Remember, remember the 5th of November!

The Fifth of November

    Remember, remember!
The fifth of November,
The Gunpowder treason and plot;
I know of no reason
Why the Gunpowder treason
Should ever be forgot!
Guy Fawkes and his companions
Did the scheme contrive,
To blow the King and Parliament
All up alive.
Threescore barrels, laid below,
To prove old England’s overthrow.
But, by God’s providence, him they catch,
With a dark lantern, lighting a match!
A stick and a stake
For King James’s sake!
If you won’t give me one,
I’ll take two,
The better for me,
And the worse for you.
A rope, a rope, to hang the Pope,
A penn’orth of cheese to choke him,
A pint of beer to wash it down,
And a jolly good fire to burn him.
Holloa, boys! holloa, boys! make the bells ring!
Holloa, boys! holloa boys! God save the King!
Hip, hip, hooor-r-r-ray!

Some Facts About Guy Fawkes and Today

Fact One

Guy Fawkes, or Guido Fawkes, converted to Catholicism when he was about 16. At the time, religious teaching was dictated by the Church of England which would not tolerate Roman Catholicism. Therefore it was difficult for followers of the Catholic faith to worship freely in England. Guy Fawkes and the other members of the Gunpowder Plot were all Catholics and the plot was a response to the repression they experienced.

Fact Two

Guy Fawkes was an experienced soldier. Although he didn’t fight for his country, he fought for the Spanish against the Dutch in the Netherlands. This is where he gained experience with explosives, and also where he decided to call himself Guido, probably because it sounded Spanish.

Fact Three

Although Guy Fawkes wasn’t the main conspirator in the Gunpowder Plot, he probably had one of the most important roles. A cellar below the Houses of Parliament was rented by the members of the plot which was filled with 36 barrels of gunpowder. There was enough gunpowder that it would have completely destroyed the building and caused damage to buildings within a one mile radius of it. Guy Fawkes was in charge of guarding the gunpowder, and, if he hadn’t have been caught, would have been the person that lit it. It is claimed that, although there was enough gunpowder to cause quite considerable damage, the gunpowder had actually “decayed” and, if it had been lit, would not have exploded!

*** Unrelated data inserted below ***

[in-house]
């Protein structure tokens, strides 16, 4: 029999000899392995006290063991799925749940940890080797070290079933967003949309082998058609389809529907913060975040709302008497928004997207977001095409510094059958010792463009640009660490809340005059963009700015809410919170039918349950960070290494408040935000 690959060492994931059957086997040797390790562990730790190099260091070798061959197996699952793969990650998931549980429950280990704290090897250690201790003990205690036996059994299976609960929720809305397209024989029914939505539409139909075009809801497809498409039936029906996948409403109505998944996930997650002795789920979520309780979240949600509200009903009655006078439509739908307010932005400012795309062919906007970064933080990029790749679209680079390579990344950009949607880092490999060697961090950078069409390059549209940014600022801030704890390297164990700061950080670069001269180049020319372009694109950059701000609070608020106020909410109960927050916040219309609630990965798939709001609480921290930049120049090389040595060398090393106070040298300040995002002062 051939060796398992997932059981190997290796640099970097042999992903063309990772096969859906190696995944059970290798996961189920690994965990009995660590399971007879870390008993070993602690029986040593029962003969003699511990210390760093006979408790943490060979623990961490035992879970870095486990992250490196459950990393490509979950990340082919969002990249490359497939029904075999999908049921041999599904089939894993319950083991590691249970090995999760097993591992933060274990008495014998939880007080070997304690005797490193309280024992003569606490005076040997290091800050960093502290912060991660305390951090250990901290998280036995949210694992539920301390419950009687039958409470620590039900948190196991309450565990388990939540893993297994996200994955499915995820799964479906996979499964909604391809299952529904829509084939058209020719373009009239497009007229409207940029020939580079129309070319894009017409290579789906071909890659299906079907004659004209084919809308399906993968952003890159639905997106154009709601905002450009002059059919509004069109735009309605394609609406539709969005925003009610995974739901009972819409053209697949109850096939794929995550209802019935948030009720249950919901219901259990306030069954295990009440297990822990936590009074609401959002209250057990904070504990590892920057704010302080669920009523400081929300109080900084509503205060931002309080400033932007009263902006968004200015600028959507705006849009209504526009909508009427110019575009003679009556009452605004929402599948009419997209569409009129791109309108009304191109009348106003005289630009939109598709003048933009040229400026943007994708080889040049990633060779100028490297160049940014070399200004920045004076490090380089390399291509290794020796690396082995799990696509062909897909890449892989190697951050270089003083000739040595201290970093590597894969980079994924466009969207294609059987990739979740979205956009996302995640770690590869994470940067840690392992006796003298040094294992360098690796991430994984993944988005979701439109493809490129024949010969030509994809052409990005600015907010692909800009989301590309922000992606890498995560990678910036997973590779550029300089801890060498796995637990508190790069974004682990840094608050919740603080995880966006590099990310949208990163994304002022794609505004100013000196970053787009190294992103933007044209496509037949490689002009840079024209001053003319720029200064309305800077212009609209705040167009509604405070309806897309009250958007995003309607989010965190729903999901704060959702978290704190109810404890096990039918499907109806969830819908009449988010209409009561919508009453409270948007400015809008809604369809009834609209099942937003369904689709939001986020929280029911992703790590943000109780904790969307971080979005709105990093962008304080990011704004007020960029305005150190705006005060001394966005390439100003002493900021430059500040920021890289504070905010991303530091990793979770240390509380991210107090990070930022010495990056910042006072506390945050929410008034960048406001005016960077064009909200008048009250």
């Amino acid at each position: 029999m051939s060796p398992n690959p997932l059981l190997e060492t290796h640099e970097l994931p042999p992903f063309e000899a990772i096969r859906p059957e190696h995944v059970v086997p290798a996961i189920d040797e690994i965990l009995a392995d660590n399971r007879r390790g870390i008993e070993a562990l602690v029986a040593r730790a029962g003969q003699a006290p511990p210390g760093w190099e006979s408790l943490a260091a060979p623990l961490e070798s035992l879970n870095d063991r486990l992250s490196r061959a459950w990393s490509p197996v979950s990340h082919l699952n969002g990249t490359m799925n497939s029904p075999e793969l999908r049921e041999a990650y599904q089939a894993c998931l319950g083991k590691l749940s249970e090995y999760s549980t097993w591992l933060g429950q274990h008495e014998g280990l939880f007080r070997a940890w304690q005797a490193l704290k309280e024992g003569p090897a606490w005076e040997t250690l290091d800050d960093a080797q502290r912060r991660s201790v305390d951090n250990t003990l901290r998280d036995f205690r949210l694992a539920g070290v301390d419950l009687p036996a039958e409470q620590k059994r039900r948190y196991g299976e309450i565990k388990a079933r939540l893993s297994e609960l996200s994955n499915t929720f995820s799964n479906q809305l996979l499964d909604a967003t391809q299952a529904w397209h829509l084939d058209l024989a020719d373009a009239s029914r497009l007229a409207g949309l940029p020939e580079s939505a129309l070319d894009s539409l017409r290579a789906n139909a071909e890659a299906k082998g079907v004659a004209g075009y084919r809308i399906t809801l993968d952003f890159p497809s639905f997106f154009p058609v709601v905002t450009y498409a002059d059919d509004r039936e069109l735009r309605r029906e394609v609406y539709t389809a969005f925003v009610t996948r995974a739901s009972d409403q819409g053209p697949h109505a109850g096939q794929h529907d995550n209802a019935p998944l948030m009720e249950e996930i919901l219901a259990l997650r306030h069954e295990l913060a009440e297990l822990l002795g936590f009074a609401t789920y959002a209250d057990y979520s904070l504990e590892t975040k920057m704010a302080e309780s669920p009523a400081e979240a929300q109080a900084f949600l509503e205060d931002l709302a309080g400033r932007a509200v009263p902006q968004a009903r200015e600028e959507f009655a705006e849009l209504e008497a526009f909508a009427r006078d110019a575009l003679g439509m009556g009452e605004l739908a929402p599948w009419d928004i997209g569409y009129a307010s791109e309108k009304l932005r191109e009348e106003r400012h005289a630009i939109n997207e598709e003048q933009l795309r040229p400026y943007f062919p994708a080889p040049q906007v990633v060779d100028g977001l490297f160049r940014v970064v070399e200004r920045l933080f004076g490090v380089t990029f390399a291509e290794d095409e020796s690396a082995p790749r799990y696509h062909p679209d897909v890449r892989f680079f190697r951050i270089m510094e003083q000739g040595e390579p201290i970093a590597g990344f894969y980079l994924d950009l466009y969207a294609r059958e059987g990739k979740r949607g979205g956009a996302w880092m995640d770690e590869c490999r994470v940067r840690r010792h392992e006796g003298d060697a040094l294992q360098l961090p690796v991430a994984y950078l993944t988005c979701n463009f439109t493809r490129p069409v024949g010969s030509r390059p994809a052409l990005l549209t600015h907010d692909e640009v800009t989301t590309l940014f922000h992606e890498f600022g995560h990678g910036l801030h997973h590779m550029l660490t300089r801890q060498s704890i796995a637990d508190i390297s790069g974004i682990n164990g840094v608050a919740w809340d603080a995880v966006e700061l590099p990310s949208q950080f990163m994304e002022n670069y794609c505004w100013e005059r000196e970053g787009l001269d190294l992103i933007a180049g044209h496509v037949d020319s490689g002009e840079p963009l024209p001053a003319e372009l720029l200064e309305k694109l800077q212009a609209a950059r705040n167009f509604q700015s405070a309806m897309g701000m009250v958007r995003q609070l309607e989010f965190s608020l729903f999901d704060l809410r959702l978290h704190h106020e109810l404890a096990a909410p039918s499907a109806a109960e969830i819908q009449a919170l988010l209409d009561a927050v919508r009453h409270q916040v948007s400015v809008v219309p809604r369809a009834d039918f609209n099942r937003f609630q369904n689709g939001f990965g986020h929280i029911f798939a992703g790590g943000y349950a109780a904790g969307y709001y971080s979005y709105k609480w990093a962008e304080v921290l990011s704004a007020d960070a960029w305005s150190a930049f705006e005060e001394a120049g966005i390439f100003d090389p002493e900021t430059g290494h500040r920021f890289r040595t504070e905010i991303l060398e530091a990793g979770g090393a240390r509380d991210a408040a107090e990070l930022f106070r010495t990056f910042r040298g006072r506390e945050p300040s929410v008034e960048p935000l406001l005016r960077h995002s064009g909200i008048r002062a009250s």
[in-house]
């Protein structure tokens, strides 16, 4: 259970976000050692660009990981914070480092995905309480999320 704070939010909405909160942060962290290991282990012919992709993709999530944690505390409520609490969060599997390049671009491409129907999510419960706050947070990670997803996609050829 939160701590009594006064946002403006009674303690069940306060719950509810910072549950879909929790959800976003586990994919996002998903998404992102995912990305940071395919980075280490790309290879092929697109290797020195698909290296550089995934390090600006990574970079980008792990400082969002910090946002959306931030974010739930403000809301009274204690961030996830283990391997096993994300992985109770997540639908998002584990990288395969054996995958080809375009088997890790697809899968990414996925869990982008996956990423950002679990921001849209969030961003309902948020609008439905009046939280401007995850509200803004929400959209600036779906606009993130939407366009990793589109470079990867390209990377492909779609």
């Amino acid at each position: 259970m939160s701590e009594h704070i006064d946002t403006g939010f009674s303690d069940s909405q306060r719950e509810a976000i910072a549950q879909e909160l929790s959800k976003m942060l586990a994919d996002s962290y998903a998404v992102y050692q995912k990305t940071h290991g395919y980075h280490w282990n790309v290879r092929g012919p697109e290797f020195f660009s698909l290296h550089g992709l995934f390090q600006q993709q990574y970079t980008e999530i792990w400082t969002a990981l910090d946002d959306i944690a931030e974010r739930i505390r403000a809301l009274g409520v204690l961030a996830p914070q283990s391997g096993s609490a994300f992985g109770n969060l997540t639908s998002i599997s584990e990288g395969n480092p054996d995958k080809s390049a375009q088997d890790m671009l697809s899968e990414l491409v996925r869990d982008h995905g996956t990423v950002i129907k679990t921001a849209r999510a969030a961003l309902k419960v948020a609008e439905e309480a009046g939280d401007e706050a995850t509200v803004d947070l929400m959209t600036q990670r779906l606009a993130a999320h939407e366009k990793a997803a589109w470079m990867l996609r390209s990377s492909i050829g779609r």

Fact Four

During his involvement in the Gunpowder Plot, Fawkes called himself John Johnson and when he was arrested and asked to give his name, this is the name he gave.

Fact Five

Despite being involved in what is basically a terrorist plot, Guy Fawkes was named the 30th Greatest Briton in a poll conducted by the BBC in 2002.

Fact Six

Guy Fawkes’ signatures under torture, it took up four days for Guy Fawkes to admit to his part in the Gunpowder Plot and give names of other people involved in it. His signature on the written confession after torture, which is still held by the National Archives, was very faint and weak (shown in the top half of the image on the right). A signature on a confession written eight days later shows his name, which he wrote as “Guido” much more clearly (the bottom signature in the image on the left). Fawkes and other people involved in the Gunpowder Plot were tried on January 31st 1606 and then hung, drawn and quartered in the Old Palace Yard in Westminster. Contrary to popular belief, Fawkes wasn’t thrown onto a bonfire. That only happens to straw dummies made of him since.

Fact Seven

Nowadays many people tend to refer to a man as a “guy”. Originally, guy was a term for an “ugly, repulsive person” in reference to Guy Fawkes. Straw effigies made of Guy Fawkes and thrown onto bonfires to remember the Gunpowder Plot were also known as “guys”. Over time “guy” began to be used as a term for a man (possibly as a half-meant insult), and is a word in common use today.

Fact Eight

November 5 became Guy Fawkes Day, and this evolved into a great celebration in England, and so it remains. During the penal periods, bands of revelers would put on masks and visit local Catholics in the dead of night, demanding beer and cakes for their celebration: trick or treat! Guy Fawkes Day originally arrived in the American colonies with the first English settlers. But by the time of the American Revolution, old King James and Guy Fawkes had pretty much been forgotten. Trick or treat, though, was too much fun to give up, so eventually it moved to October 31, the day of the Irish-French masquerade. And in America, trick or treat wasn’t limited to Catholics. This celebration along with the mixture of various immigrant traditions mixed together and created what we know as Halloween.

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3 comments

  1. […] Remember, remember the 5th of November! (thecatholicdormitory.wordpress.com) […]

  2. […] Remember, remember the 5th of November! (thecatholicdormitory.wordpress.com) […]

  3. […] was Guy Fawkes and the Dormitory certainly celebrated (READ).  However, less well known story is the story of Father John Gerard, S.J.  A priest whose fate […]

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